Then I'd suggest contacting Shelter for advice on housing. There may be a way that your hubby can move into some sort of supported living arrangement, or into another property with support from social services. Help for you to find housing is probably going to be more restricted, but if you're working that makes renting privately easier and you could find something in the area you are currently in if that makes things easier for your son. I suspect the housing issue will be the tough bit but there are different avenues to explore and talking it through with Shelter would be a good way to work through the different scenarios, I think.

I appreciate that the situation is very difficult and that your hubby isn't a bad man, but equally I'm sure you're not a bad woman and it sounds as if your life is more restricted than his! You don't have to make huge changes overnight, but I think some advice re housing and looking for a part time job (you can get advice regarding in work benefits from the Carers UK helpline; it's usually easier to email them than it is to get through on the phone), or even just going and doing a college course if that feels easier than working at the minute, would all be steps in the right direction.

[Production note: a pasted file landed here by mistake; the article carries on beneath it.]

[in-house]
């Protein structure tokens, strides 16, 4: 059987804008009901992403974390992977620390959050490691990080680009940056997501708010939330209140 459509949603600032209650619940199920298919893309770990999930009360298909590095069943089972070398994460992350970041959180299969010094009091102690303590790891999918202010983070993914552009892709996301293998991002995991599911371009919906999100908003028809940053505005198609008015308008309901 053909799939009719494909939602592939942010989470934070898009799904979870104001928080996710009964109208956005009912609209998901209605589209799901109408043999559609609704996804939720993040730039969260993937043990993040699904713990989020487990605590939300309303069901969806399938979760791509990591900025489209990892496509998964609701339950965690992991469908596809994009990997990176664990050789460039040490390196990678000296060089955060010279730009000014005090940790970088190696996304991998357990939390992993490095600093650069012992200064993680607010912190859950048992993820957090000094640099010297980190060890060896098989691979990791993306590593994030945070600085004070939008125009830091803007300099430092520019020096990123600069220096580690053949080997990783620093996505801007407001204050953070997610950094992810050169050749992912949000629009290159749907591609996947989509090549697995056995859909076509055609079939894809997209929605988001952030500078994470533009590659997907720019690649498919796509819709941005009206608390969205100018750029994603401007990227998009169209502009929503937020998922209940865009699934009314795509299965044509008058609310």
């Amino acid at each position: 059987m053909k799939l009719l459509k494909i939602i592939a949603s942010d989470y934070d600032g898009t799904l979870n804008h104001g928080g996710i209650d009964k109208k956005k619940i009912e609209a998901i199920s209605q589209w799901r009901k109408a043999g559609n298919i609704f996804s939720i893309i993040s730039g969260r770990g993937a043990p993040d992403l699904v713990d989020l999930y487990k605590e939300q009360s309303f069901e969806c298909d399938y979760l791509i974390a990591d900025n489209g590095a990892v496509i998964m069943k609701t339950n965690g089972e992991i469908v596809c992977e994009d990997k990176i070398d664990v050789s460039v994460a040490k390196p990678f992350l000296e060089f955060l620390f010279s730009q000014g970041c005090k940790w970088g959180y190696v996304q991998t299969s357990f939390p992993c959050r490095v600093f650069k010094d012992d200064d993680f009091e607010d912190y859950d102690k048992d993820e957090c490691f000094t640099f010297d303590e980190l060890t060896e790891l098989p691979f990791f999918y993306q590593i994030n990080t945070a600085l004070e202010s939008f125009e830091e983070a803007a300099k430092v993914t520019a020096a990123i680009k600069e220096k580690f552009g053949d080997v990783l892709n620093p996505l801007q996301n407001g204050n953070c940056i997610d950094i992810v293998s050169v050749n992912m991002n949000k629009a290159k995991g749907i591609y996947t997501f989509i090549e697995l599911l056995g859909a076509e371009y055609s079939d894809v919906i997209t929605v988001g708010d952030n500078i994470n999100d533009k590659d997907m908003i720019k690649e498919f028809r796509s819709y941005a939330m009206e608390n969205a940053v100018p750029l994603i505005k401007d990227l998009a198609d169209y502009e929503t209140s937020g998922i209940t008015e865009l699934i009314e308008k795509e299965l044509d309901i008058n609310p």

Hello Lorna
You sound (please forgive me if I'm wrong) that you no longer love your husband? He's obviously no where near the man you married.
Your life is worth living. I'm not convinced anyone should remain in a loveless marriage out of loyalty and duty.
Mum who cares has good pointers for you.
My husband is no longer the man I married. It's because of strokes and dementia though and he's now in a nursing home. I still love him and see the person he was come back from time to time. However it's very difficult and I'm grieving for him.
I honestly feel you need to take slow steps to the aim of having some life for yourself.
We only have one life. I didn't expect retirement for me or hubby to be like this.Dont get older and regret!
Dear Lorna - that sounds like a very ,very difficult situation for you.